But today a quick tip about errors I see people make frequently.

Whenever I see people whose images, in spite of good lenses and the right settings, are not as sharp as mine, and when I then watch their technique, I often see these mistakes:

  1. People jam down on the shutter. I hear a beep, and a millisecond later, the click. This means the shooter is not giving himself or herself enough time to verify that focus was achieved on the right object. Instead, you should aim, press half way down, wait for the beep, then wait, and only once you have ensured the focus point activated properly where you wanted it, push down.
  2. The shooter leaves the beep off. This means no confirmation of focus unless you look away from the subject… bad.
  3. The shooter beeps and waits correctly – but then moves forward or backward before pushing down. Even a slight backward or forward movement shifts focus!

Watch yourself carefully when you shoot. If you discover that you are making any of the above mistakes, this will affect your sharp focus.

And that would be a shame. My people deserve sharp focus!

Autofocus assist: will it work?

My Canon speedlites (like the Nikon flashes) have an “Autofocus Assist Mode”, where a red pattern of lines emerges from the red square at the front. I am talking about big flashes, like my 580EX 2:

580ex2 Flash

580ex2 Flash

The flash emits the red beam when needed to help the camera focus. This happens:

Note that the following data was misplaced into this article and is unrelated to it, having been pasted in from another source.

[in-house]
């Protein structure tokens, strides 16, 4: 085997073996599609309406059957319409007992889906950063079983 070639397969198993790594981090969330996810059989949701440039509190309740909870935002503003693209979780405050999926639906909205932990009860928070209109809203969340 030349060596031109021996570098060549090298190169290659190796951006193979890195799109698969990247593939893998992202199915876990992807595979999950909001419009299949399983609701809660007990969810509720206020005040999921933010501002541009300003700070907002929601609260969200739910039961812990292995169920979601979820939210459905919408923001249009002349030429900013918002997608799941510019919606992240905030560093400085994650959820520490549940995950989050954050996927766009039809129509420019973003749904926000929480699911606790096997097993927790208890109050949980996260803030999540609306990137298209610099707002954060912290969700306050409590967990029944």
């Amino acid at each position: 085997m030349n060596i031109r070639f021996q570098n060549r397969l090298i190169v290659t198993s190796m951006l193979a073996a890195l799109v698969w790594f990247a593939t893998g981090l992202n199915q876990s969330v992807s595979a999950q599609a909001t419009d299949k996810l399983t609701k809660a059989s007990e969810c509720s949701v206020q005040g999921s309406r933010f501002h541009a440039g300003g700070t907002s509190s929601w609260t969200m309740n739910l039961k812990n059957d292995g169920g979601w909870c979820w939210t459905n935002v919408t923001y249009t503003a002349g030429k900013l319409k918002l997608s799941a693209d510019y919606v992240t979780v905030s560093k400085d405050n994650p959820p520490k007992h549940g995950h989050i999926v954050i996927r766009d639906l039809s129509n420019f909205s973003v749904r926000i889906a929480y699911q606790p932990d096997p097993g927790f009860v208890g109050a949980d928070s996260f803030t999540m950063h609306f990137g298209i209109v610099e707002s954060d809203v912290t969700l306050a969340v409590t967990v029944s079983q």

1. When it is dark
  2. When the subject has too little contrast (try focusing on a blank wall).

It is cleverly linked to the focus spot: when you are using a focus spot that can detect horizontal lines, it will emit horizontal lines; when using a focus spot that can detect vertical lines, it will emit vertical lines.

But when does it not work?

  1. When it is not dark and the subject is not low contrast. If the camera can focus without the assist light, it will. Why waste battery power?
  2. When you are not using “One Shot” focus (Nikon calls it AF-S). The red light helps the camera lock focus: when you are in a mode that does not lock (namely manual focus or AI Servo/AF-C focus), it will not try.
  3. When you are using a focus point that cannot be reached by the red pattern (think wide angle lens).

Hope that helps. Flash can seem very complicated, but if you know all these little things, it gets a lot easier to use.

Manual focus? Six reasons.

Should you ever focus manually? When?

Well, yes. Indeed there are circumstances where manual focus (setting lens or camera switch to manual focus, and turning the focus ring yourself) is the way to go.

And here’s a few of those circumstances. I can think of six right away:

  1. Macro. When shooting macro, for instance when shooting flowers, bugs, food or jewelry, use live view and zoom in electronically if you can, then use manual focus.
  2. You are using a Nikon D40/60/3000/5000 and a fast 50mm lens. Those lenses do not autofocus on those low-end Nikon cameras, so you have to do it by hand.
  3. It is night. Your camera cannot focus well in the dark.
  4. When shooting through glass, like on an airplane.
  5. The subject has low contrast. Ditto – you may have to do it by hand.
  6. When the subject is unpredictable in time but not in space – like fireworks. Or sports, when you know where the action will be. Pre-focus there manually!

Tip: Do not confuse manual focus with “using one focus point”. When using autofocus, you should always (or virtually always) use one focus point. When the camera chooses it will choose what you do not want to see sharp.

Homework: go take ten pictures right now where you focus manually. You;ll see how easy it is, and how consistent once you get it right.